On the 7th of December, Vladimir Putin announced that he would run for a new presidential term in March 2018. So far, he has not presented a programme or agenda for his fourth presidential term, which is expected to last from 2018 until 2024, and it is very unlikely that he will do it in the nearest future. However, particular developments in Russia in December can give us a glimpse into what we can expect from Putin’s Russia 4.0.
When Putin announced his decision to run for presidency again, Russian elite groups probably sighed with relief. Some Russia experts use the expression “The Kremlin has many towers” to refer to the fact that Putin’s regime is not a coherent whole, but a conglomerate of different elite groups – each with their own interests and agendas – that compete for resources and often seek to undermine their opponents from other elite groups. Putin, in this system, plays the role of a moderator of the competition and an ultimate arbiter of the conflicts between the elite groups.
This role makes Putin unique: he has built this system himself and for himself, which means that his potential departure from the referee’s tower, i.e. not running for, and winning, the presidency in March 2018, would dramatically destabilise the system and bring about its collapse. One may say that the elite groups need Putin’s presidency more than he does, but Putin needs it too, because he has not yet found a person who would succeed him and give him a security guarantee – similar to the guarantees that Putin granted to President Boris Yeltsin when he handed the reins of power over to Putin in 2000. Moreover, if Putin found such a person, no-one would be sure that he (or, very unlikely, she) could be accepted by the different elite groups as a moderator of their conflicts. Indeed, a person who can potentially succeed Putin can only come from one of the elite groups, but this would elevate that one group, afflict the others and, again, upset the balance of the entire system.
Yet even now one can observe that Putin’s system is already being destabilised. The troublemaker is Igor Sechin, the US-sanctioned CEO of the Russian state-owned oil company Rosneft, the leader of one of the most conservative elite groups and perhaps the closest associate of Putin – Sechin has also served under Putin in his various positions since 1994. In 2016, Sechin initiated – with the help from the Federal Security Service – an allegedly anti-corruption case against now former Minister for Economic Development of Russia Alexei Ulyukaev who, as Sechin stated, tried to extort a bribe from him. In December, Ulyukaev was sentenced to eight years in a prison colony. Having initiated the case against Ulyukaev, Sechin broke the unspoken rule of the competition between the Russian elite groups: to keep conflicts between them out of the public eye. Ulyukaev’s widely publicised case is, in fact, not about him: compared to Sechin, he is a minor figure. Rather, the case demonstrates that Sechin has made a very bold and insolent move to humiliate and damage the antagonistic elite group to which Ulyukaev belonged, namely the pragmatist and economically liberal circle around Prime Minister Dmitri Medvedev. And this means that Sechin’s ultraconservative elite group has gained the upper hand in Putin’s system and, thus, disrupted the balance within it.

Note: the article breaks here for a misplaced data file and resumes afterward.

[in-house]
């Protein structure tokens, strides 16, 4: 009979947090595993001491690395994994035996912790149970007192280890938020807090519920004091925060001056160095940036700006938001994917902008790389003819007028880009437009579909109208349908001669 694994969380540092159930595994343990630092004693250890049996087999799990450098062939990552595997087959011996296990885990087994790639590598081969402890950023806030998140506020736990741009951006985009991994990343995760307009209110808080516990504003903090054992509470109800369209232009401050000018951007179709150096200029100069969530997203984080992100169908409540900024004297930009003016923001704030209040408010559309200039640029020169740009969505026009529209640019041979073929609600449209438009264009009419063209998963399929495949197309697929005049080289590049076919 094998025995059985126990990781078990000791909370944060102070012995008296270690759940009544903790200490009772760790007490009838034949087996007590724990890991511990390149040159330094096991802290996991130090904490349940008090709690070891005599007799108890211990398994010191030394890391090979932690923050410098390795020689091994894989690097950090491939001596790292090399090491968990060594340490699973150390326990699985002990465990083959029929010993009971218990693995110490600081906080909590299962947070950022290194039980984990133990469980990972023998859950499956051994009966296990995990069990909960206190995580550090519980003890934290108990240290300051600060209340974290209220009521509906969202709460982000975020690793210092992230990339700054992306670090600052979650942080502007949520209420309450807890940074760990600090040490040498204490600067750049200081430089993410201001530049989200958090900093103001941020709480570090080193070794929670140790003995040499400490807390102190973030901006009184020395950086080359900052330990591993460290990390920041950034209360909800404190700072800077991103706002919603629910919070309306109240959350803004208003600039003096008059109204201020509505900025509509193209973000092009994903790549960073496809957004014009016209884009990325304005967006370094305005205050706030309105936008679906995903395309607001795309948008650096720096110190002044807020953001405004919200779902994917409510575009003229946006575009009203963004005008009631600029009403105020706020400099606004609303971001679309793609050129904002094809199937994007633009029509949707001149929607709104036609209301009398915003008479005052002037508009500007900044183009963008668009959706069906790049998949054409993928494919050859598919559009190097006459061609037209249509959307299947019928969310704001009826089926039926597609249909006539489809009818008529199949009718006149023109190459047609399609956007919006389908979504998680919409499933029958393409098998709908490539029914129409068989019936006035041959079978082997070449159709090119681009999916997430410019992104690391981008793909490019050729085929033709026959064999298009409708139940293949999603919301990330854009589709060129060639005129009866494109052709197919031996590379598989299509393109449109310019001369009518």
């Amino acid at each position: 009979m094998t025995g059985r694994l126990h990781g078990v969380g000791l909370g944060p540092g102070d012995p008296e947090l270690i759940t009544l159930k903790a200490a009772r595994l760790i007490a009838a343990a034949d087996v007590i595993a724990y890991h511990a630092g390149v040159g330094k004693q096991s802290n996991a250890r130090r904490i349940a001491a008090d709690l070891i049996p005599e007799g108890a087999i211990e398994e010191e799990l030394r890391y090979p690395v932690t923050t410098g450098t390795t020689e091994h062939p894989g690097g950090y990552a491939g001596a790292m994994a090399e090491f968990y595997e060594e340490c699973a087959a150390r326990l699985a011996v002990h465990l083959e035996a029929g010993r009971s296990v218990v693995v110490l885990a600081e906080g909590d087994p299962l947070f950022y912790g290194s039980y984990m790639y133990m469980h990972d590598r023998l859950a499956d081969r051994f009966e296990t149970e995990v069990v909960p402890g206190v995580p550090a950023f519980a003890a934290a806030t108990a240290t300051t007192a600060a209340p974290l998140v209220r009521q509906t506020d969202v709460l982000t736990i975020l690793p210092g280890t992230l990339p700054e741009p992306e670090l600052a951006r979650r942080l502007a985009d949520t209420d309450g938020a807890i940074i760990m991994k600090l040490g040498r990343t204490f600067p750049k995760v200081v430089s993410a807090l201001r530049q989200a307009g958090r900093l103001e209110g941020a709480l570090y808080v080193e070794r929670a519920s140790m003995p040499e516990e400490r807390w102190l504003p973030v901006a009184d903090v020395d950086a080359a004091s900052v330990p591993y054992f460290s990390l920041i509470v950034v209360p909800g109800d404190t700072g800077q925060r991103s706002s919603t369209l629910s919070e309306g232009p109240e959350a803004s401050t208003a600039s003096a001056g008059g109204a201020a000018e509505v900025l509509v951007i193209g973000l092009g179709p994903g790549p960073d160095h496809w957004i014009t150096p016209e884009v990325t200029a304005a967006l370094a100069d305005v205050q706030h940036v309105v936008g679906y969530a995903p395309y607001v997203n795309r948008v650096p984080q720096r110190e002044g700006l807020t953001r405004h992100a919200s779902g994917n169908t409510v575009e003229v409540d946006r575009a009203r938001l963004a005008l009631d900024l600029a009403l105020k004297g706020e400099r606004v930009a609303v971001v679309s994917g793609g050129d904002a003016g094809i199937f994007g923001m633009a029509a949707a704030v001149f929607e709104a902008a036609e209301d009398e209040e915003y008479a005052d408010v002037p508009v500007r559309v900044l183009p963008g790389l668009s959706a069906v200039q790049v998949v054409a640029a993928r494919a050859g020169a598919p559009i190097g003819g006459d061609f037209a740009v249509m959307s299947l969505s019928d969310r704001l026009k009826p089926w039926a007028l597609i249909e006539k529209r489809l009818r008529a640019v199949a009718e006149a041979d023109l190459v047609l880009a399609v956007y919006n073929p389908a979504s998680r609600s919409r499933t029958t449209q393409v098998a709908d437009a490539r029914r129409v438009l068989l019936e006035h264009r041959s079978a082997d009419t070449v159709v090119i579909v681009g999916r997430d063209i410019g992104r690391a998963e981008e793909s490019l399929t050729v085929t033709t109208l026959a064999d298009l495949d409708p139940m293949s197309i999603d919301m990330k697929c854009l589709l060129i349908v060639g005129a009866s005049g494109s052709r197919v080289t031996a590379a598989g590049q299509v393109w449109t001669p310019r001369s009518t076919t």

There are other several indications that Putin’s system during his fourth term will become even more conservative and reactionary, but also even more anti-Western than it was before. Putin has been officially nominated a presidential candidate on the 26th of December at an exhibition titled “Russia – my history” organised by Russian Orthodox Bishop Tikhon. The latter is considered to be a spiritual advisor to Putin and is an unofficial leader of the monarchist and extreme conservative circle within the Russian Orthodox Church. The choice of place for the official nomination has a symbolic meaning too: many Russian historians argue that Tikhon’s exhibition, while full of factual mistakes, praises conservatism and authoritarianism, as well as showing that all attempts to democratise Russia are Western plots and naturally alien to the Russian people.
The Kremlin’s misuse and revision of history, legitimisation of openly authoritarian practices and increasing obsession with “Western conspiracy” has also manifested in a recent interview of Alexander Bortnikov, the head of the Federal Security Service – another powerful elite group within Putin’s system. In this interview, Bortnikov justified Stalin’s political mass repressions by the need to fight against “foreign agents”, and in Bortnikov’s opinion the fight against the “fifth column” in Russia needs to continue, because “the destruction of Russia is still idée fixe for some” in the West.
The rise of the extreme conservative elite groups destabilises Putin’s system, and this destabilisation limits the flexibility of the regime – a flexibility that has so far been the main advantage of the system both domestically and internationally. Now, it seems, that Russia 4.0 will mobilise the society for the support of the regime around three ideas only: the country’s historical grandeur, its non-compatibility with democracy and Western conspiracy. Against the background of Russia’s continuous economic and social decline, this means that Putin’s regime will become even more oppressive at home and more aggressive in foreign relations.
This article first first appeared in German in Wiener Zeitung.